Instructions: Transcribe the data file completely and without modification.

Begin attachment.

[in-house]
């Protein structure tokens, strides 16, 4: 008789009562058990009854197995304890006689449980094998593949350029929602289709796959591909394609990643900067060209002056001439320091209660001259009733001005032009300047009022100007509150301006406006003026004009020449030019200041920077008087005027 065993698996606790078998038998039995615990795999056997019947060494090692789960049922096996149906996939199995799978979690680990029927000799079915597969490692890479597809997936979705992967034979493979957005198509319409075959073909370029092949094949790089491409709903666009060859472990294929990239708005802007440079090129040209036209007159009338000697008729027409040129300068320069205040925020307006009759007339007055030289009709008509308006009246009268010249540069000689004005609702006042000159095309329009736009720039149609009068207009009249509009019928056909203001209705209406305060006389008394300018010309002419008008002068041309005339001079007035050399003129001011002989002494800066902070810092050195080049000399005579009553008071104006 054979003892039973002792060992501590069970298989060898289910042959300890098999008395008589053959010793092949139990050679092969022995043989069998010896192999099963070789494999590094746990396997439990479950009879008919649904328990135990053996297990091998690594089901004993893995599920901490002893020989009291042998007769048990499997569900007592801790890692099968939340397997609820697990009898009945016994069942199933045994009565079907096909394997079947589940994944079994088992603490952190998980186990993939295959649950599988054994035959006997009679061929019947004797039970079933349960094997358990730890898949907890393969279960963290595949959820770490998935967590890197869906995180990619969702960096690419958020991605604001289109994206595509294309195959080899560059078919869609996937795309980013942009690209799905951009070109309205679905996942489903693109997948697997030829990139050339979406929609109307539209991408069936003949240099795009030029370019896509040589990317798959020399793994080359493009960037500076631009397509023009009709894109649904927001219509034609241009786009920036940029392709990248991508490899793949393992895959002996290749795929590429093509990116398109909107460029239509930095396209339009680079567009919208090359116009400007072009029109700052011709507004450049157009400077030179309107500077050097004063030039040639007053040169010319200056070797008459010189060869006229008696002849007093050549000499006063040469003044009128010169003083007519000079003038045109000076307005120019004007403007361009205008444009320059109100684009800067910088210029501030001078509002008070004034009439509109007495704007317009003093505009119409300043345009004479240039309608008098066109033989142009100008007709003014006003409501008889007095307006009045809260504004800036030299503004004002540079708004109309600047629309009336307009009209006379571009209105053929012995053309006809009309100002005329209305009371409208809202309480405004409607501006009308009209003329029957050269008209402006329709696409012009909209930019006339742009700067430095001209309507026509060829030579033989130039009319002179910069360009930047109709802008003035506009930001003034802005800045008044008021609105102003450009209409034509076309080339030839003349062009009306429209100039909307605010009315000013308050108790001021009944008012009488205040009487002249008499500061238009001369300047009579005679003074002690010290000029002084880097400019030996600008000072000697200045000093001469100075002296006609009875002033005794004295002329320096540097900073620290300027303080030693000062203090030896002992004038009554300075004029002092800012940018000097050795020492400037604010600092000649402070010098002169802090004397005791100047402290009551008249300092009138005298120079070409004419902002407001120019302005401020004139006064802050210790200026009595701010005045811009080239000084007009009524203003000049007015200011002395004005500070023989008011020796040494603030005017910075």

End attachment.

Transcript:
[in-house]
């Protein structure tokens, strides 16, 4: 008789009562058990009854197995304890006689449980094998593949350029929602289709796959591909394609990643900067060209002056001439320091209660001259009733001005032009300047009022100007509150301006406006003026004009020449030019200041920077008087005027 065993698996606790078998038998039995615990795999056997019947060494090692789960049922096996149906996939199995799978979690680990029927000799079915597969490692890479597809997936979705992967034979493979957005198509319409075959073909370029092949094949790089491409709903666009060859472990294929990239708005802007440079090129040209036209007159009338000697008729027409040129300068320069205040925020307006009759007339007055030289009709008509308006009246009268010249540069000689004005609702006042000159095309329009736009720039149609009068207009009249509009019928056909203001209705209406305060006389008394300018010309002419008008002068041309005339001079007035050399003129001011002989002494800066902070810092050195080049000399005579009553008071104006 054979003892039973002792060992501590069970298989060898289910042959300890098999008395008589053959010793092949139990050679092969022995043989069998010896192999099963070789494999590094746990396997439990479950009879008919649904328990135990053996297990091998690594089901004993893995599920901490002893020989009291042998007769048990499997569900007592801790890692099968939340397997609820697990009898009945016994069942199933045994009565079907096909394997079947589940994944079994088992603490952190998980186990993939295959649950599988054994035959006997009679061929019947004797039970079933349960094997358990730890898949907890393969279960963290595949959820770490998935967590890197869906995180990619969702960096690419958020991605604001289109994206595509294309195959080899560059078919869609996937795309980013942009690209799905951009070109309205679905996942489903693109997948697997030829990139050339979406929609109307539209991408069936003949240099795009030029370019896509040589990317798959020399793994080359493009960037500076631009397509023009009709894109649904927001219509034609241009786009920036940029392709990248991508490899793949393992895959002996290749795929590429093509990116398109909107460029239509930095396209339009680079567009919208090359116009400007072009029109700052011709507004450049157009400077030179309107500077050097004063030039040639007053040169010319200056070797008459010189060869006229008696002849007093050549000499006063040469003044009128010169003083007519000079003038045109000076307005120019004007403007361009205008444009320059109100684009800067910088210029501030001078509002008070004034009439509109007495704007317009003093505009119409300043345009004479240039309608008098066109033989142009100008007709003014006003409501008889007095307006009045809260504004800036030299503004004002540079708004109309600047629309009336307009009209006379571009209105053929012995053309006809009309100002005329209305009371409208809202309480405004409607501006009308009209003329029957050269008209402006329709696409012009909209930019006339742009700067430095001209309507026509060829030579033989130039009319002179910069360009930047109709802008003035506009930001003034802005800045008044008021609105102003450009209409034509076309080339030839003349062009009306429209100039909307605010009315000013308050108790001021009944008012009488205040009487002249008499500061238009001369300047009579005679003074002690010290000029002084880097400019030996600008000072000697200045000093001469100075002296006609009875002033005794004295002329320096540097900073620290300027303080030693000062203090030896002992004038009554300075004029002092800012940018000097050795020492400037604010600092000649402070010098002169802090004397005791100047402290009551008249300092009138005298120079070409004419902002407001120019302005401020004139006064802050210790200026009595701010005045811009080239000084007009009524203003000049007015200011002395004005500070023989008011020796040494603030005017910075």